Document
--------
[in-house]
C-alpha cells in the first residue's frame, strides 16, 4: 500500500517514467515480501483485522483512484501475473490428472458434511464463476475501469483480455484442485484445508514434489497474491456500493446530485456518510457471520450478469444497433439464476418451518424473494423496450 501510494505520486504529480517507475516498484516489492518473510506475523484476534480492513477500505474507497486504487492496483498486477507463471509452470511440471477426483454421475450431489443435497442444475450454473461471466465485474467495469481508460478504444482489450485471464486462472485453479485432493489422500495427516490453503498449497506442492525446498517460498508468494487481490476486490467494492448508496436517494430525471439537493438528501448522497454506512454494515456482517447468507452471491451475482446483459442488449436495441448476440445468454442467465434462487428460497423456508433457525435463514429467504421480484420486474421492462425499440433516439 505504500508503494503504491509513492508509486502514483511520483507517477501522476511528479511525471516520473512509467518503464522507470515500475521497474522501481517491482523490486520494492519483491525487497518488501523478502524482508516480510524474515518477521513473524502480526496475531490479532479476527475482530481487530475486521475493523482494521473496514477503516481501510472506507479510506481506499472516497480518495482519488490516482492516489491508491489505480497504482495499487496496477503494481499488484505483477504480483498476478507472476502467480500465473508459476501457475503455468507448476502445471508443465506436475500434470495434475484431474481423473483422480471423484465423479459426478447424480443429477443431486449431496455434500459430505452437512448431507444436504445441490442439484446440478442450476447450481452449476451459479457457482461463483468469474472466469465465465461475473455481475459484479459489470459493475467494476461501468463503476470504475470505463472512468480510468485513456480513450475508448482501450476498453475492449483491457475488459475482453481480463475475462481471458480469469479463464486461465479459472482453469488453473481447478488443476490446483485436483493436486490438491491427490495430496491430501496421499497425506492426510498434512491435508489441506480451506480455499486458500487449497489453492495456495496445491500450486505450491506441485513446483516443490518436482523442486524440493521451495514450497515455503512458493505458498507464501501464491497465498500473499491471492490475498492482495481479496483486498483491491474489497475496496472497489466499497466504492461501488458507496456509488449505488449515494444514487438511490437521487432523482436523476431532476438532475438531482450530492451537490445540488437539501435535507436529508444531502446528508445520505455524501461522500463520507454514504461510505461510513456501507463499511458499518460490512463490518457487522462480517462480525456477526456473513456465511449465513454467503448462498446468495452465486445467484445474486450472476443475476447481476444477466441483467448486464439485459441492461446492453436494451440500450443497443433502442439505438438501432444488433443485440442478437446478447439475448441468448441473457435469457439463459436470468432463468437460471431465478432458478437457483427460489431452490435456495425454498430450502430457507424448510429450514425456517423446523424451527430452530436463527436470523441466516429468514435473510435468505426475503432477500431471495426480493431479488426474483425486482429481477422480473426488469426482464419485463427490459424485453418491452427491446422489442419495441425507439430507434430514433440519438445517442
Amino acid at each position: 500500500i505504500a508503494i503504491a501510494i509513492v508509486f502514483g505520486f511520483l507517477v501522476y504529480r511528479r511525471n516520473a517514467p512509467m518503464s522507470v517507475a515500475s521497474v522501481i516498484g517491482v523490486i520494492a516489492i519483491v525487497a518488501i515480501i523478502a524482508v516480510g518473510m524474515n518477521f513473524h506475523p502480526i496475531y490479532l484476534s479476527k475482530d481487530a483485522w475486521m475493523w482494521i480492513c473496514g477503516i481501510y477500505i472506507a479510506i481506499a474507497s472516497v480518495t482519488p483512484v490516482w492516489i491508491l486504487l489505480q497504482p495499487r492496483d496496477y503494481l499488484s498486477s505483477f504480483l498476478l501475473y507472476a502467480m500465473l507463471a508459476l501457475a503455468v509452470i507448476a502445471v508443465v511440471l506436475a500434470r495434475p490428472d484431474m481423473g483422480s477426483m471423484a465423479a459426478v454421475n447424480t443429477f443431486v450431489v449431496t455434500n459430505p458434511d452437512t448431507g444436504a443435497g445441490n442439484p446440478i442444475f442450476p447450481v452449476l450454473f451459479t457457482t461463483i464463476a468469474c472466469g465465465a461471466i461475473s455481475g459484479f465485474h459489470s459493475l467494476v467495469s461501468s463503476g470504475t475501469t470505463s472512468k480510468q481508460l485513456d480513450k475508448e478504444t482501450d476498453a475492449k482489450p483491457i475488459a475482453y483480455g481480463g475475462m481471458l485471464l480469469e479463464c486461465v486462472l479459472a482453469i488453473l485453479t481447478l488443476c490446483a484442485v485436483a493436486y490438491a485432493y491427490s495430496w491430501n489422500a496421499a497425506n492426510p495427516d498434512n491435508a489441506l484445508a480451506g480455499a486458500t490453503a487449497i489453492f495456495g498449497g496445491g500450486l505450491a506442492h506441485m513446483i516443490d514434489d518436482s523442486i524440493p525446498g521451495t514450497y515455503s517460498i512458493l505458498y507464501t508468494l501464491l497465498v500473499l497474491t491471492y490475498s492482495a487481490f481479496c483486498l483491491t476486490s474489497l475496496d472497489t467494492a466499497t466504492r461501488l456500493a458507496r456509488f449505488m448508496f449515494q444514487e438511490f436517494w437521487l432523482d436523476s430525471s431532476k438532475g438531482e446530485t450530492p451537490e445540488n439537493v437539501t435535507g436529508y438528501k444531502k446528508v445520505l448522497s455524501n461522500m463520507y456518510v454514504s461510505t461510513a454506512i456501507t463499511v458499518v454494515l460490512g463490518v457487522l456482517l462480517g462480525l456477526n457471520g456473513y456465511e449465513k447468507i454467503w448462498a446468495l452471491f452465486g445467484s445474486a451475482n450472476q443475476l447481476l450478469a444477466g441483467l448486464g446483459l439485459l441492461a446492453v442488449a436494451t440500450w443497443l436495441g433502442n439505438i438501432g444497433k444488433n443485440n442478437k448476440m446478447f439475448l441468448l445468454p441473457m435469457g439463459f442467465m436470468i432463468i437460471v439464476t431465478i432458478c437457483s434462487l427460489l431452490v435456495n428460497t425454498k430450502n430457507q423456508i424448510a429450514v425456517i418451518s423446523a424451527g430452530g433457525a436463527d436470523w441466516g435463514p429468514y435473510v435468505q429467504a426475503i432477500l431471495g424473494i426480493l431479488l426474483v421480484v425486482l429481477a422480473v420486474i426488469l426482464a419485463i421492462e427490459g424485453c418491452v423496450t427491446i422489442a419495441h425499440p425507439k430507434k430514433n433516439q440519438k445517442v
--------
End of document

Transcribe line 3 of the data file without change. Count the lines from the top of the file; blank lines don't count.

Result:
Amino acid at each position: 500500500i505504500a508503494i503504491a501510494i509513492v508509486f502514483g505520486f511520483l507517477v501522476y504529480r511528479r511525471n516520473a517514467p512509467m518503464s522507470v517507475a515500475s521497474v522501481i516498484g517491482v523490486i520494492a516489492i519483491v525487497a518488501i515480501i523478502a524482508v516480510g518473510m524474515n518477521f513473524h506475523p502480526i496475531y490479532l484476534s479476527k475482530d481487530a483485522w475486521m475493523w482494521i480492513c473496514g477503516i481501510y477500505i472506507a479510506i481506499a474507497s472516497v480518495t482519488p483512484v490516482w492516489i491508491l486504487l489505480q497504482p495499487r492496483d496496477y503494481l499488484s498486477s505483477f504480483l498476478l501475473y507472476a502467480m500465473l507463471a508459476l501457475a503455468v509452470i507448476a502445471v508443465v511440471l506436475a500434470r495434475p490428472d484431474m481423473g483422480s477426483m471423484a465423479a459426478v454421475n447424480t443429477f443431486v450431489v449431496t455434500n459430505p458434511d452437512t448431507g444436504a443435497g445441490n442439484p446440478i442444475f442450476p447450481v452449476l450454473f451459479t457457482t461463483i464463476a468469474c472466469g465465465a461471466i461475473s455481475g459484479f465485474h459489470s459493475l467494476v467495469s461501468s463503476g470504475t475501469t470505463s472512468k480510468q481508460l485513456d480513450k475508448e478504444t482501450d476498453a475492449k482489450p483491457i475488459a475482453y483480455g481480463g475475462m481471458l485471464l480469469e479463464c486461465v486462472l479459472a482453469i488453473l485453479t481447478l488443476c490446483a484442485v485436483a493436486y490438491a485432493y491427490s495430496w491430501n489422500a496421499a497425506n492426510p495427516d498434512n491435508a489441506l484445508a480451506g480455499a486458500t490453503a487449497i489453492f495456495g498449497g496445491g500450486l505450491a506442492h506441485m513446483i516443490d514434489d518436482s523442486i524440493p525446498g521451495t514450497y515455503s517460498i512458493l505458498y507464501t508468494l501464491l497465498v500473499l497474491t491471492y490475498s492482495a487481490f481479496c483486498l483491491t476486490s474489497l475496496d472497489t467494492a466499497t466504492r461501488l456500493a458507496r456509488f449505488m448508496f449515494q444514487e438511490f436517494w437521487l432523482d436523476s430525471s431532476k438532475g438531482e446530485t450530492p451537490e445540488n439537493v437539501t435535507g436529508y438528501k444531502k446528508v445520505l448522497s455524501n461522500m463520507y456518510v454514504s461510505t461510513a454506512i456501507t463499511v458499518v454494515l460490512g463490518v457487522l456482517l462480517g462480525l456477526n457471520g456473513y456465511e449465513k447468507i454467503w448462498a446468495l452471491f452465486g445467484s445474486a451475482n450472476q443475476l447481476l450478469a444477466g441483467l448486464g446483459l439485459l441492461a446492453v442488449a436494451t440500450w443497443l436495441g433502442n439505438i438501432g444497433k444488433n443485440n442478437k448476440m446478447f439475448l441468448l445468454p441473457m435469457g439463459f442467465m436470468i432463468i437460471v439464476t431465478i432458478c437457483s434462487l427460489l431452490v435456495n428460497t425454498k430450502n430457507q423456508i424448510a429450514v425456517i418451518s423446523a424451527g430452530g433457525a436463527d436470523w441466516g435463514p429468514y435473510v435468505q429467504a426475503i432477500l431471495g424473494i426480493l431479488l426474483v421480484v425486482l429481477a422480473v420486474i426488469l426482464a419485463i421492462e427490459g424485453c418491452v423496450t427491446i422489442a419495441h425499440p425507439k430507434k430514433n433516439q440519438k445517442v